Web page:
They join about 20 members of the Swazi Royal family, headed by King Mswati III, who already have top-of-the-range Mercedes S600 Pullman Guard cars that can withstand an armoured missile assault.

Local media in Swaziland have been reporting that the latest three cars are ready to be delivered from Germany next month (March 2013).

But, nobody is saying why the security chiefs need bullet proof cars.

Ntshangase did however tell the Times of Swaziland that being a security force boss required a special car owing to the nature of the position. Magagula told the newspaper he did not mind if government saw it fit to buy them the BMW X5s. He said certain positions needed certain cars for their status.

When the BMW X5 Security plus was launched in 2009 it was described by the manufacturers as being capable of withstanding an attack from the AK 47, the world’s most widely-used assault gun.

It also has an amoured passenger cabin, bullet-resistant glass and an intercom system allowing communication with persons outside the vehicle without having to open doors or windows.

The BMW X5s are small beer compared to the 20 armoured ‘military style’ Mercedes Benz S600 Pullman Guard cars King Mswati got in 2009 … to be used by his wives.

They were each valued at valued at E2.5 million (about US$ 250,000) each and said to be capable of resisting an attack with small arms projectiles, a grenade or other explosive.

One website described the car as ‘The car of choice for up-and-coming dictators.’

At the time of the purchase the king was furious that his subjects had dared to discuss how much the cars might have cost.

The Swazi Observer, the newspaper in effect owned by King Mswati, quoted an unnamed ‘source’ saying the purchase price was ‘far less’ than reported. The source did not reveal how much the king did pay.

The Observer did not care how much the cars cost.  It said, ‘Moreover, the status of our Royalty and the pride and value we attach to the institution of the Monarchy dictates that they project the correct image that inspires confidence. The cars and their safety features befit that status. So there is really nothing wrong with the purchase.’

The ‘source’ told the Observer that the money to buy the cars was not from the government.

‘This was not abuse of taxpayers’ money and the money was not transferred from a government ministry, but these were private Royal funds. Remember that there is a budget for Royalty in Swaziland as is the case elsewhere in the world. Even the biggest democracies have such budgets,’ the ‘source’ said.

King Mswati rules Swaziland as sub-Saharan Africa’s last absolute monarch. Seven in ten of his 1.1 million subjects live in abject poverty, earning less than US$2 a day. The king, whom Forbes magazine in 2009 estimated had a personal fortune of US$200 million, has 13 palaces, a private jet, a Rolls Royce car and a fleet of BMW cars, in addition to the Mercedes.

See also



Sunday, February 24, 2013


About 60 armed Swazi police broke up a prayer meeting before it had even started, claiming that the law had been broken.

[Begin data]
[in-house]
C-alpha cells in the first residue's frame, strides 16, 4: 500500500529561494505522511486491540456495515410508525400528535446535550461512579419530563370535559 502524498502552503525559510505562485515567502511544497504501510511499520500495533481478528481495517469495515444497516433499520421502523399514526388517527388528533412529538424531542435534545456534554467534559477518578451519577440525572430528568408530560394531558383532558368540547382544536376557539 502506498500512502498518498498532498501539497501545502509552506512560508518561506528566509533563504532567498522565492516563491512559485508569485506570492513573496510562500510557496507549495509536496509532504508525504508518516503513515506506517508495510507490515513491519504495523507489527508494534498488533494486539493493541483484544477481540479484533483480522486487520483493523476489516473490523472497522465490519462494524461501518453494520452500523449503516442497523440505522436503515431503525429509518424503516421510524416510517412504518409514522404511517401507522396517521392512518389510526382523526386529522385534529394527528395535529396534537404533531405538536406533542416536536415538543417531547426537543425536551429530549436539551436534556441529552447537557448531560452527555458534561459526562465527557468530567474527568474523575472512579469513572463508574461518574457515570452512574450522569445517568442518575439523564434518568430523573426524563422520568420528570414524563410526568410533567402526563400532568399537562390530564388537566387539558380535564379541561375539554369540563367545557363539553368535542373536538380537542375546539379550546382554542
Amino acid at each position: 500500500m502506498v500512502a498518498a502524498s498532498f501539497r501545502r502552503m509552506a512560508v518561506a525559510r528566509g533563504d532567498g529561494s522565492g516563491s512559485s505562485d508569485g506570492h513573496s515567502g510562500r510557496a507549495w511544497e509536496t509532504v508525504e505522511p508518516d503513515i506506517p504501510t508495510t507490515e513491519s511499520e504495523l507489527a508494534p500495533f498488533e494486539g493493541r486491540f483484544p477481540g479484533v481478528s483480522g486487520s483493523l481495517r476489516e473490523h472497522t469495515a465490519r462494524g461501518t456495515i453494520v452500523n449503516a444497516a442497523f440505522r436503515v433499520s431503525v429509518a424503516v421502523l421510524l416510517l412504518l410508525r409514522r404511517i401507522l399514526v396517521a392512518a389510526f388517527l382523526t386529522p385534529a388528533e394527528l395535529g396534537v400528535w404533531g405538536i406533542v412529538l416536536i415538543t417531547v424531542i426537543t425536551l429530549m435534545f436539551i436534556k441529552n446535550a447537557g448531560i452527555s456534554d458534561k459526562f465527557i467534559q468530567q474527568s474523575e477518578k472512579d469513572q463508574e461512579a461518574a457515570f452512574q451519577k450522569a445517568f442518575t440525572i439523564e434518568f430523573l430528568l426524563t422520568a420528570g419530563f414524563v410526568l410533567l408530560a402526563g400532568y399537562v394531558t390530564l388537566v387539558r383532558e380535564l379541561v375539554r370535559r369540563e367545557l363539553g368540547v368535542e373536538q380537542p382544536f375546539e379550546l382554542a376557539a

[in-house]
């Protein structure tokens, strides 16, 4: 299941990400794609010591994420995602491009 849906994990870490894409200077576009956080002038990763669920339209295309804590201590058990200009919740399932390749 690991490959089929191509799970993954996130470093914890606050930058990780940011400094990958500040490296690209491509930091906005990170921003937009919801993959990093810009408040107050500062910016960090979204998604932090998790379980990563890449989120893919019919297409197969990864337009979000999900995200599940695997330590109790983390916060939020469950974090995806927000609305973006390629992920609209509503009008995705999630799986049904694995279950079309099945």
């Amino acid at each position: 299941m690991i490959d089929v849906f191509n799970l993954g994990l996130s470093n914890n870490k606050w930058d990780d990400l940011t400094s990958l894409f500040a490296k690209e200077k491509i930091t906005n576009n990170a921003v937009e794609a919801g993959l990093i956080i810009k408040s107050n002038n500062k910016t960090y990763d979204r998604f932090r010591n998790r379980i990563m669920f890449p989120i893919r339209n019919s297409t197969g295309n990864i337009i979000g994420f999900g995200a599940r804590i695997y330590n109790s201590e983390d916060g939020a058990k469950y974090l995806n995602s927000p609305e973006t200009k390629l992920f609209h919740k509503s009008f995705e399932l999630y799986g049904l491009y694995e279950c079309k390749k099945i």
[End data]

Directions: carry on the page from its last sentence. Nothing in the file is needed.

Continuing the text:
This happened last week (16 February 2013) in a school hall at Salesian in Manzini. Police claimed the people attending were not present for prayers, but had gathered together to plot against national elections due to be held in Swaziland sometime later this year (2013). 

This, police said, allowed them to break up the meeting without a court order or a warrant.

Police spokesperson Inspector Khulani Mamba, said they were acting on information that the prayers were a meeting to plan to disturb forthcoming national elections.

‘When we see a crime happening, we don’t need a court order,’ Mamba told local media last week. 
But, Musa Hlophe, the coordinator of the Swaziland Coalition of Concerned Civic Organisation (SCCCO), one of the best known NGOs in the kingdom, says, nothing had happened at the meeting to give police cause to stop it.

Writing in his regular column in the Times Sunday newspaper in Swaziland, Hlophe gave details of what happened when the police arrived. 

He wrote, ‘In a school hall at Salesian in Manzini (not a church) a meeting was organised by the Swaziland United Democratic Front (SUDF) and the Swaziland Democracy Campaign. They called it a “Prayer for Multiparty”. 

‘It was publicly advertised as open to all. The Royal Swaziland Police obviously saw the advertisement and decided to please their political masters by not allowing it. 

‘They claimed the meeting was called to plan how to disrupt the upcoming national elections. What law did the police say these people broke? 

‘Even more importantly, where is the police evidence to even suspect a crime? 

‘Dissent and even peaceful disruption or defiance are not crimes. Therefore, planning them cannot be a crime either. 

‘Either way, the police charged in and demanded that the private meeting be broken up. Faced with such a show of force, the organisers reluctantly agreed to these demands. They then thought that by moving to a church, they would be protected. They did so.

‘The Swazi Police reacted by finding the new meeting and invading it again, this time forcing the people out within “seven minutes”.

‘Did the police not see that this would lead to a bigger problem for their masters? 

‘The Highest Authorities in the land including, the Prime Minister, Deputy Prime Minister (DPM), Minister of Justice and those above them, have all spoken very clearly in international meetings like the United Nations and the African Union, that protest meetings are allowed in Swaziland.